It's not a zip code.
It's not the number of strikeouts Nolan Ryan got in his career. (Not even close. Come on, guys.) It's less than the total numbers of batters he faced, though. That's 22,575.
It's not how much money I have in the bank. Don't I wish, though. Think of all the cards I could buy.
According to Baseball Almanac, it's the total number of players to ever see action in the major leagues. That would include the senior circuit, dating back to 1876, the AL, all the defunct leagues from the 19th century, and the Federal League of 1914-15.
The list starts at David Aardsma. He got his start in 2004 with the Giants, jumping around a bit from team to team over the last decade-plus. He's also pitched in the majors for the Cubs, White Sox, Red Sox, Mariners, Yankees, Mets, and Braves. He was a part of the Marlins organization for about a month in 2013, too. He last played an MLB game in 2015.
Dan Hamilton-USA TODAY Sports Image SourceThe bottom of the list is Tony Zych. Another pitcher, Zych debuted in 2015 with the Mariners and is still active.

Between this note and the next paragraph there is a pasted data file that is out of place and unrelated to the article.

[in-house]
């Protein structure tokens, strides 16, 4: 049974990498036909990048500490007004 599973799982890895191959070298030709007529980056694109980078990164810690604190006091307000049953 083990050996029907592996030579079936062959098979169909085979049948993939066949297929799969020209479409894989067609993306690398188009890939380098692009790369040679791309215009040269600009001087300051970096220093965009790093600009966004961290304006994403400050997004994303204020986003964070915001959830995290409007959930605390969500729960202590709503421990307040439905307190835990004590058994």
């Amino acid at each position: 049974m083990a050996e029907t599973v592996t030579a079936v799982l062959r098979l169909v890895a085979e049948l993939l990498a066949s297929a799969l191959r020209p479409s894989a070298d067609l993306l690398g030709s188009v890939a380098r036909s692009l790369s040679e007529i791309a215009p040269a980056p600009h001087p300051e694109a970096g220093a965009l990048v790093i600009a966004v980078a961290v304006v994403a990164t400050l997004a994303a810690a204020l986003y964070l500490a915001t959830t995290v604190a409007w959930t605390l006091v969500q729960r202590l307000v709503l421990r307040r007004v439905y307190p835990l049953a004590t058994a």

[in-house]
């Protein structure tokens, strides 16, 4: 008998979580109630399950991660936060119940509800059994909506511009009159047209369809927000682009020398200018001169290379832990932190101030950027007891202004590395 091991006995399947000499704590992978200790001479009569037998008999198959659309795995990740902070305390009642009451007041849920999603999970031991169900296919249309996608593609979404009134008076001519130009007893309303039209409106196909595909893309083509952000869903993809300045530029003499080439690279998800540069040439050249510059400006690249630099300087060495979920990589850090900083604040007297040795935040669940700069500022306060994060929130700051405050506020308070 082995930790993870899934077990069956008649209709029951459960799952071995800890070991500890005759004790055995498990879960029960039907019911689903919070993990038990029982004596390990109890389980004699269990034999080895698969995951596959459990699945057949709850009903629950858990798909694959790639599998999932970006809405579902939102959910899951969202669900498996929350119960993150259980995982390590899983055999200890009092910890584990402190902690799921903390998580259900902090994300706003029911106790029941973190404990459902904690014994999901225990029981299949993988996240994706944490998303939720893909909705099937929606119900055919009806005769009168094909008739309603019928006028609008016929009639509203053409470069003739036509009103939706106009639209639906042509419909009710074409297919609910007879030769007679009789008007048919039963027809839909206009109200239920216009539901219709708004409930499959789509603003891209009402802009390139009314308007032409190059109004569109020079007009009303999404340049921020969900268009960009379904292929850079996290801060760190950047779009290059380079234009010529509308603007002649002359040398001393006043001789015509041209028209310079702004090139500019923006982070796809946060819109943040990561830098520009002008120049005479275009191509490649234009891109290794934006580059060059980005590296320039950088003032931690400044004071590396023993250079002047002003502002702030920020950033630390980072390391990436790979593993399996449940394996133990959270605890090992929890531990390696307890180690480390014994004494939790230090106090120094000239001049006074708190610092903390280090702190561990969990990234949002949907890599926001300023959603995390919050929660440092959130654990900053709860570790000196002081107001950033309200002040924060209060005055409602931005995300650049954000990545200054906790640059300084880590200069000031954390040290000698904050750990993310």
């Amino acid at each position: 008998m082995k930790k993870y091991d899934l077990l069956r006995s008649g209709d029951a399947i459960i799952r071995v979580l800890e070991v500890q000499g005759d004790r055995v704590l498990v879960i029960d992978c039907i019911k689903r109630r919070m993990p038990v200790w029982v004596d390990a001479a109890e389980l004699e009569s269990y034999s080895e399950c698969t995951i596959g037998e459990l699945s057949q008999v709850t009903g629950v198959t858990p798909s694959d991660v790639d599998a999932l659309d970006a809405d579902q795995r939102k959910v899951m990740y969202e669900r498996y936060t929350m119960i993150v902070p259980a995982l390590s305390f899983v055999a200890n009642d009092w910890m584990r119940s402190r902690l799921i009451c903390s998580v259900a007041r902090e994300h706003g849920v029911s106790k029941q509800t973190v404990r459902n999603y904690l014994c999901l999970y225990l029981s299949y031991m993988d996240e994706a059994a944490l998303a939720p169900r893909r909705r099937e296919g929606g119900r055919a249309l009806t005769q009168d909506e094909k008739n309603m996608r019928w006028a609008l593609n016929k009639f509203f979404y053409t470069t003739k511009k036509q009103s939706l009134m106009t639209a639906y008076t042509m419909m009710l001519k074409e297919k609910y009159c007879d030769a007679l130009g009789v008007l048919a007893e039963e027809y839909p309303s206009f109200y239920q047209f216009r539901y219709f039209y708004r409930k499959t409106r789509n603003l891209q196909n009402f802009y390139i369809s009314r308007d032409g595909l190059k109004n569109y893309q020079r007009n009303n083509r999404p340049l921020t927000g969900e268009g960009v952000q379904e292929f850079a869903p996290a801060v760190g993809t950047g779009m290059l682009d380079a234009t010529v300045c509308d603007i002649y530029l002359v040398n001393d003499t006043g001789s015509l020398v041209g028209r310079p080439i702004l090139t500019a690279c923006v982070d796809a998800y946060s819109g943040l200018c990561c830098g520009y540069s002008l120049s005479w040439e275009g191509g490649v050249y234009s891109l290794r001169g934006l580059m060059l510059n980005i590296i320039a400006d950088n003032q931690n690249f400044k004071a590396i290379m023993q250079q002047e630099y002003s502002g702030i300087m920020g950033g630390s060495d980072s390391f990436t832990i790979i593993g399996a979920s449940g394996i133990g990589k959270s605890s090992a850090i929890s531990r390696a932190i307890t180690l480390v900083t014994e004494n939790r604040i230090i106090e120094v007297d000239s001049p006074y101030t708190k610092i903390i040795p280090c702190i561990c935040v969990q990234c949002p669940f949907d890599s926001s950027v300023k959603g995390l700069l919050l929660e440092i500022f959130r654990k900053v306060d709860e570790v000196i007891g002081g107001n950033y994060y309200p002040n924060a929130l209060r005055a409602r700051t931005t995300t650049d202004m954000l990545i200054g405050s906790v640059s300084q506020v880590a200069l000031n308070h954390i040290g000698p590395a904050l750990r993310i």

And between the two of them are another 18,717 players.
What does this mean to me? Well, an idea I've been bumping around in my head has been a truly "complete" set. After totaling up the numbers, I've decided to start yet another collection.
Yeah, that's right. 18,719 and counting. It looks like about 250 players debut each year these days, compared to about half as many for most of MLB's history. That's good news for me - modern players are more likely to have cards somewhere - Bowman, Topps, Panini.
I already know there will probably be at least 1000 of those 19,000 with no cards at all. That number could end up being much higher. That's okay. From the Awards project I know lots of players who have hit for the cycle or pitched no-hitters don't have any cardboard, with many others only appearing on old tobacco cards.
I dub it the Archive Collection.
Sometime before Opening Day, I hope to have assembled and formatted a full list. That's not such a hard thing to do thanks to Baseball Almanac. And I'll get a decent start with the singles I have right now - cards I've been accumulating from various purchases and Kenny's zapping a couple months ago. And like my Live Game project, this collection will basically remain on hold until I go back home and get through all of my extra cards to fill in with what I already have.
So, while this is a new collection for me to chase, it won't really get moving for quite some time.